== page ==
Playing multiple sports and joining travel teams are all great, but without the right nutrition, your kids won’t fuel their bodies with what they need to build muscle, strength and endurance.

Without a healthy diet, they’ll be sluggish and their athletic performance can suffer.

An April 2013 article in the journal Paediatrics Child Health states the right amounts of macronutrients (protein, carbohydrates and fat), micronutrients (vitamins and minerals) and hydration are essential for young athletes’ growth, activity and athletic performance.

5. Gut Health

A healthy gut is linked to a strong immune system but leaky gut syndrome or “intestinal hyperpermeability” is something that can develop over years due to a poor diet.

Although controversial in the Western Medicine world, leaky gut syndrome is believed to occur when the tight junctions or cells that line the inside of the intestines open up and allow undigested food particles and pathogens in, which causes problems in the gut and throughout the body.

Experts say a diet high in processed foods, sugar and synthetic food additives, which disrupt the balance between good and bad bacteria in the gut can leady to leaky gut.

6. Sleep

Sleep plays an important role in kids’ health and affects their overall function, mood and behavior, school and athletic performance.

But it’s an often-overlooked factor when it comes to eating healthy. Eating foods low in fiber and high in saturated fat and sugar is associated with lighter, less restorative sleep and more awakenings at night, a January 2016 study in the Journal of Clinical Sleep Medicine found.

Without enough sleep, kids are also more likely to make unhealthy food choices. Studies show the less sleep they get, the more likely they are to make unhealthy food choices.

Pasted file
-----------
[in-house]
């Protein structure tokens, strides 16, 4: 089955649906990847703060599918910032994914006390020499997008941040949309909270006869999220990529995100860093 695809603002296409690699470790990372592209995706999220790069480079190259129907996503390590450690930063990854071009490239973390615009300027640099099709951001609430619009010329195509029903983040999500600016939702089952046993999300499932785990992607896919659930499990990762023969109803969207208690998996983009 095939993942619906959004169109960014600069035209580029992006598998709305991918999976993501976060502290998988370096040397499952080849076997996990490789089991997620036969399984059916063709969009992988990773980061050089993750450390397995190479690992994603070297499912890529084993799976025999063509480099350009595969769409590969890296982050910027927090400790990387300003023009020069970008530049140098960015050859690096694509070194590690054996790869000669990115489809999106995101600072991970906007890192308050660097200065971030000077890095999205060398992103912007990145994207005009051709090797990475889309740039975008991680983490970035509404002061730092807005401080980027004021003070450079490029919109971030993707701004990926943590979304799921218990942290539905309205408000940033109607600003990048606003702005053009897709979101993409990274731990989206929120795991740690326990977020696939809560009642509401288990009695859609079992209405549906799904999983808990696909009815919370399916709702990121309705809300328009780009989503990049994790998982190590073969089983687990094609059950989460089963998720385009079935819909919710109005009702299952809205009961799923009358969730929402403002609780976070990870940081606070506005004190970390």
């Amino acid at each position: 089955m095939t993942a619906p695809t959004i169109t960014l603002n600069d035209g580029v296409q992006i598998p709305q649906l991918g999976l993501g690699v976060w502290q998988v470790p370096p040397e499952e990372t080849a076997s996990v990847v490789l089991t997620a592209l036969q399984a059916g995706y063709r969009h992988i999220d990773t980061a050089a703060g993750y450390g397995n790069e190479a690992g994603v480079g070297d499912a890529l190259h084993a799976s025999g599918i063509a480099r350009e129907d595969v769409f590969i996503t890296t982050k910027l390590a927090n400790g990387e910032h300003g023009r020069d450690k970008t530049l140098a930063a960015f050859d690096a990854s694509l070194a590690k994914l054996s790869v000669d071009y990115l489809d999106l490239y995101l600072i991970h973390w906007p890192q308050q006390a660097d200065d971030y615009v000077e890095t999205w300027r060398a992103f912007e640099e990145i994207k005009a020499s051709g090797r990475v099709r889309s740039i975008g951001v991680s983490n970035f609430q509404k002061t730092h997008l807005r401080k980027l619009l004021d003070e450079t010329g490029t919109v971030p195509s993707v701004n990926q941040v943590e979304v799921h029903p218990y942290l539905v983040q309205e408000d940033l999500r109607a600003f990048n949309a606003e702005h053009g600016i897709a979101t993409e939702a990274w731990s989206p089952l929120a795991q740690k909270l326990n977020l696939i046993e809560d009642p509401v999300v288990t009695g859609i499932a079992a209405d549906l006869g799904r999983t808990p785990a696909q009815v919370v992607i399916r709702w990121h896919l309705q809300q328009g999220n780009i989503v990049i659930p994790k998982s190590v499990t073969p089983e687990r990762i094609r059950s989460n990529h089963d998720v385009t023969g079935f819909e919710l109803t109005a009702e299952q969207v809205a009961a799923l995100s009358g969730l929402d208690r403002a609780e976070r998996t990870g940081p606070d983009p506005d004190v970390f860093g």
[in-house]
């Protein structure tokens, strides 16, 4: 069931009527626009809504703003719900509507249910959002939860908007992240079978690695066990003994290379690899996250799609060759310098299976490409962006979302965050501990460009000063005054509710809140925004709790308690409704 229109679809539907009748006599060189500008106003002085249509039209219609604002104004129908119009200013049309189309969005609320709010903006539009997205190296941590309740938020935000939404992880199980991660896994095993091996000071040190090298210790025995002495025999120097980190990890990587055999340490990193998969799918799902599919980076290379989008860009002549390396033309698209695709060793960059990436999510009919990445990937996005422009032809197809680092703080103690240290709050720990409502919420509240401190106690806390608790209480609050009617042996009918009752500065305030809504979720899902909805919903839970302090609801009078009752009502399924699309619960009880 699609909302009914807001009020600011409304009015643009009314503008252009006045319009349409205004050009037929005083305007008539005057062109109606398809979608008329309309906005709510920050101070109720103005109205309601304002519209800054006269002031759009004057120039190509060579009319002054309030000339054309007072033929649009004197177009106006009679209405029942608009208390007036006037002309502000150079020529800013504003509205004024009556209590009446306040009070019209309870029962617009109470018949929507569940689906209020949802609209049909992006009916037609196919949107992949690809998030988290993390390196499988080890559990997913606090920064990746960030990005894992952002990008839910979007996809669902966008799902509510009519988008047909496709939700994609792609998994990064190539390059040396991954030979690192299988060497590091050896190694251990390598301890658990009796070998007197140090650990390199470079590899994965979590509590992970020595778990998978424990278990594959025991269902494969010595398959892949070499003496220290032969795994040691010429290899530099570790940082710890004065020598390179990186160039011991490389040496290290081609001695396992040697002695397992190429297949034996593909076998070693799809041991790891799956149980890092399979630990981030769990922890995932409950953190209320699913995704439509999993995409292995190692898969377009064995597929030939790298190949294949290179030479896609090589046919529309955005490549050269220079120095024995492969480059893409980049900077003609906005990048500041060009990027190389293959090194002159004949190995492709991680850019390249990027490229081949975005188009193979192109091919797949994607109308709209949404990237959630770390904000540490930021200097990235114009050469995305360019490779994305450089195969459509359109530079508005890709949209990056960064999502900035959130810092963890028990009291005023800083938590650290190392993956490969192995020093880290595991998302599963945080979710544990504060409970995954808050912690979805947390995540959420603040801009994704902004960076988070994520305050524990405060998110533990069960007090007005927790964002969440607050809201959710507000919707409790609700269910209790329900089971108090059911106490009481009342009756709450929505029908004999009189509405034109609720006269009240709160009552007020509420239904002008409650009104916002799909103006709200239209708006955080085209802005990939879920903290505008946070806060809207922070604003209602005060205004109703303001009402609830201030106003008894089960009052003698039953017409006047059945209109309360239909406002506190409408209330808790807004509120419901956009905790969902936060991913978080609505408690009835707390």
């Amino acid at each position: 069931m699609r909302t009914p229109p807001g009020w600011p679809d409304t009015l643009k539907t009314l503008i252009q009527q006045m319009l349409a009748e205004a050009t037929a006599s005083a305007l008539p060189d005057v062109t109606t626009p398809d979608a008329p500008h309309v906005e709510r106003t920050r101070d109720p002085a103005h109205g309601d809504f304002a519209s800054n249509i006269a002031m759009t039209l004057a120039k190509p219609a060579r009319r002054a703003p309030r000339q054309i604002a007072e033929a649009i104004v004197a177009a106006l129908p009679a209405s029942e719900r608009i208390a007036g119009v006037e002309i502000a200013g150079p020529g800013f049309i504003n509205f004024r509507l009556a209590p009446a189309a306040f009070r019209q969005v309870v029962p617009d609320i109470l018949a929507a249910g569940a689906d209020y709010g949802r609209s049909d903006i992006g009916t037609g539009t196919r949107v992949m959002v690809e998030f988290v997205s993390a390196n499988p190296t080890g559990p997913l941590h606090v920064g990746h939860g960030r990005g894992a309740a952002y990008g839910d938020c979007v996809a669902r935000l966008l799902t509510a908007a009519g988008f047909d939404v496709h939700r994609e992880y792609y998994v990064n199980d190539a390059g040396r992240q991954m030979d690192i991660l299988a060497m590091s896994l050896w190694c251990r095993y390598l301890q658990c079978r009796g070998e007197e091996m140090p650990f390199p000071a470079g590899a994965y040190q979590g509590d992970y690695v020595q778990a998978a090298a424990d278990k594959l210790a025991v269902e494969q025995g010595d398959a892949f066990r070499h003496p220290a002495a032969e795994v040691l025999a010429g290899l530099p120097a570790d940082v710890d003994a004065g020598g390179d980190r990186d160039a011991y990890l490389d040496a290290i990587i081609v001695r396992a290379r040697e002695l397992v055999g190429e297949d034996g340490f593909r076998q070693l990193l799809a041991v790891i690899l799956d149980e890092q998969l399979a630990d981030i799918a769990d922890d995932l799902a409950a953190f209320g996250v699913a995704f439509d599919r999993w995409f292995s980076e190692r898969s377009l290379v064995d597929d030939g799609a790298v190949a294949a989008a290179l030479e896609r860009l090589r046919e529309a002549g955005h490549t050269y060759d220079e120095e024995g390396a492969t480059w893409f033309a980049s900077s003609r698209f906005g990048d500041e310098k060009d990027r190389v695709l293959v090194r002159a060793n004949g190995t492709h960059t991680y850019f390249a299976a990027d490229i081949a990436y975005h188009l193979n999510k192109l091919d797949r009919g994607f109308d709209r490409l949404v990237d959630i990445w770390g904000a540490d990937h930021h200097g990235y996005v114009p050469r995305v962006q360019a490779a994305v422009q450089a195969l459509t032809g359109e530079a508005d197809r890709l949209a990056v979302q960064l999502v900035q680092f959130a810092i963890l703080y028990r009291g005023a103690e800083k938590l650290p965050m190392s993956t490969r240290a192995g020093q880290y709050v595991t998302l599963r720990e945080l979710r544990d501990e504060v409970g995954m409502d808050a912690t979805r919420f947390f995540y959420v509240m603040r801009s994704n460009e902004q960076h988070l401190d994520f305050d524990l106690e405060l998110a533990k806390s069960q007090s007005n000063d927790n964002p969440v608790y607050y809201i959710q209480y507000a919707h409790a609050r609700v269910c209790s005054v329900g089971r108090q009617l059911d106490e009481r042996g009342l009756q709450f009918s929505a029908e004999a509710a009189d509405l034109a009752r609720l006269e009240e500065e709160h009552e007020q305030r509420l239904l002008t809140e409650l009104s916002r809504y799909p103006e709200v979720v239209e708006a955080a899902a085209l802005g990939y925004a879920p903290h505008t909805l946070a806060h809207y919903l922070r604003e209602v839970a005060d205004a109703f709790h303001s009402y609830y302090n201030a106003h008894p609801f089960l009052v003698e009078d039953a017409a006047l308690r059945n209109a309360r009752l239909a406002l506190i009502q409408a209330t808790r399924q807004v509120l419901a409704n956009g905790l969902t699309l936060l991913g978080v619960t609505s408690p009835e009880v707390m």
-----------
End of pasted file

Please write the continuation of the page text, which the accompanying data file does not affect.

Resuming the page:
In fact, an August 2018 study in the Journal of Sleep Research found that kids who regularly fell asleep after 11pm were 4 to 5 times more likely to eat less than three breakfasts a week and 2 to 3 times more likely to eat junk food at least 5 times a week.

7. Eye health

A healthy diet can keep support your child’s eye health.

For example, vitamin A helps the eyes see in low light conditions and keeps the cornea healthy and lubricated.

Omega-3’s can prevent dry eye syndrome, often a result of too much screen time.

Research suggests lutein, a carotenoid or plant pigment found in pumpkin and green leafy vegetables could improve learning, memory, focus and concentration.

A healthy diet can also prevent cataracts and age-related macular degeneration later on in life.

8. Prevents some types of cancer

Cancer isn’t something any parent should have to worry about but laying the foundation for a lifetime of healthy eating can prevent certain types of cancer into adulthood.

A June 2017 review and multiple meta-analyses in the journal Nutrition Reviews found a healthy diet can reduce the risk of breast and colon cancers.

9. A longer life

It’s no surprise that eating healthy can prevent disease and extend your life.

But a March 2014 study in the Journal of Epidemiology & Community Health found people who eat 7 or more servings of fruit and vegetables a day cut their risk for premature death by 42 percent.

10. Your future grandchildren

What your kids eat now can set the stage for the way they eat throughout their lives and those choices can affect their fertility, whether they’re male or female.

What’s more, 2015 guidelines from The International Federation of Gynecology and Obstetrics state that not only is optimal nutrition before and during pregnancy important for women but it can affect their future generations as well.